In a race that could serve as a litmus test of Southern California’s appetite for criminal justice reform, Los Angeles County’s Dist. Atty. Jackie Lacey held a sizable lead over her two progressive challengers, though it was unclear if she would avoid a November runoff in the contest to lead the nation’s largest county prosecutor’s office.
With just under 1 million ballots tallied as of 6 a.m., Lacey had garnered about 50.7% of the vote, according to the L.A. County Registrar. The two-term incumbent jumped out to a significant lead after early returns that largely consisted of mail-in ballots, but saw her lead slip as results from polling centers came in.
Her challengers — former San Francisco Dist. Atty. George Gascón and public defender Rachel Rossi — had been tied in distant second place. But as more votes trickled in, Gascon’s vote tally climbed to 27% while Rossi remained in the low-20s.
The next update was expected Wednesday afternoon.
The top two vote-getters will continue on to November unless one candidate finishes with more than 50% of the vote and wins outright.
The race has been defined by a stark ideological divide between Lacey and her two challengers. While all three are registered Democrats, Lacey’s broad support among law enforcement and track record of not prosecuting officers in controversial use-of-force cases has drawn her scorn from progressive groups and criminal justice reform activists.
Those tensions boiled over Monday morning, when Lacey’s husband pointed a gun at Black Lives Matter protesters who had gathered outside the couple’s Granada Hills home.
Gascón and Rossi are both emblematic of a nationwide reform movement that has vaulted restorative justice minded candidates into office in such cities as Chicago, Philadelphia and San Francisco.
A former assistant chief in the Los Angeles Police Department, Gascón became a progressive policymaker after being appointed as San Francisco’s district attorney in 2011. He coauthored Proposition 47 and enacted a number of policies aimed at reducing California’s prison population, including cutting back dramatically on prosecution of low-level and nonviolent offenders. But surges in property crime there have led critics to label him as soft on crime.
Speaking to supporters at Union Station on Tuesday night, Gascón acknowledged the early results and said he had expected mail-in ballots to favor Lacey, but predicted his standing would improve as results from election day voting came in. However, with long lines and delays marking a problematic roll out of L.A. County’s new voting system, it was unclear when full results might be available.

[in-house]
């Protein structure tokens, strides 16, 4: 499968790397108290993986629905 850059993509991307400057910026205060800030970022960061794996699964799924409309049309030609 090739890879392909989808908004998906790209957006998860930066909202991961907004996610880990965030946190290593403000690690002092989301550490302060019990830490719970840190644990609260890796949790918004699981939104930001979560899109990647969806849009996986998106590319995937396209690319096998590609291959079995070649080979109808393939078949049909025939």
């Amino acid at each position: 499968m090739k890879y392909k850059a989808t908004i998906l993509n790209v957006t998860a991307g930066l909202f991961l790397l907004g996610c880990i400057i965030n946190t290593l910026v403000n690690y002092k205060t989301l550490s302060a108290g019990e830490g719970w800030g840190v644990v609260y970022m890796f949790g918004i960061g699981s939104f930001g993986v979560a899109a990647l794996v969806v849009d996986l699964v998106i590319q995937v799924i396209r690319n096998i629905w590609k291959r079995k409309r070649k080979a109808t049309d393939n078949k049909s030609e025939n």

Rossi has painted herself as the only true alternative in the race, portraying her lack of law enforcement experience as a positive that would allow her to understand the courtroom from both sides of the aisle. As legal counsel to Sen. Richard Durbin (D-Ill.) in Washington, she helped frame the First Step Act, which reduced some mandatory minimum sentences at the federal level.
Opponents have also made an issue of her relative inexperience. Whereas Gascón and Lacey have served a combined six decades as a police officer or prosecutor, Rossi, 36, has never run an agency and served as a public defender for only about eight years.
During an event in Echo Park on Tuesday night, Rossi thanked her supporters for believing in “the crazy idea of a public defender running for prosecutor.”
“It’s exciting to see we’re very closely tied right now,” she said. “I’m looking forward to seeing how the numbers continue to come in.”
In a statement, Lacey acknowledged it would be a long time until the final tally was known but praised voters who trusted her to guide the county’s justice system.
“I am deeply grateful to the hundreds of thousands of voters who cast their ballots to advance policies that protect victims, prioritize mental health treatment and keep L.A. County safe,” she said.
The race has attracted millions of dollars in funding from outside committees and been marked by pointed attacks. Many of Gascón’s former fellow LAPD officers have turned their back on him, with the union representing rank-and-file officers spending $1 million to oppose his candidacy and release advertisements describing him as a con man.
Lacey, meanwhile, has been dogged by protesters at several events. At a news conference Monday, she claimed her office had received numerous threats during the race, including a death threat that was referred to an outside police agency. After demonstrators disrupted portions of a January debate, she refused to appear at any other candidate forums before the primary.
Following the gun incident involving her husband, she canceled a public watch party for supporters Tuesday night, Mac Zilber, a consultant on her campaign, said.
Rossi spent election day meeting with constituents around downtown L.A. and Boyle Heights, while Gascón held a campaign event at the Grand Central Market. Lacey stayed out of the public eye, but Zilber said she spent much of the day on the phone with supporters.
The image of Lacey’s husband pointing a gun at unarmed protesters seemed to weigh heavily on the minds of voters Tuesday. While walking to a polling station in Mid-City, 30-year-old Julia Markas said footage of the confrontation led her to research the other candidates.
“It really did make me investigate where did she stand on things, who are the other people running against her, because it was a really shocking video,” Markas said.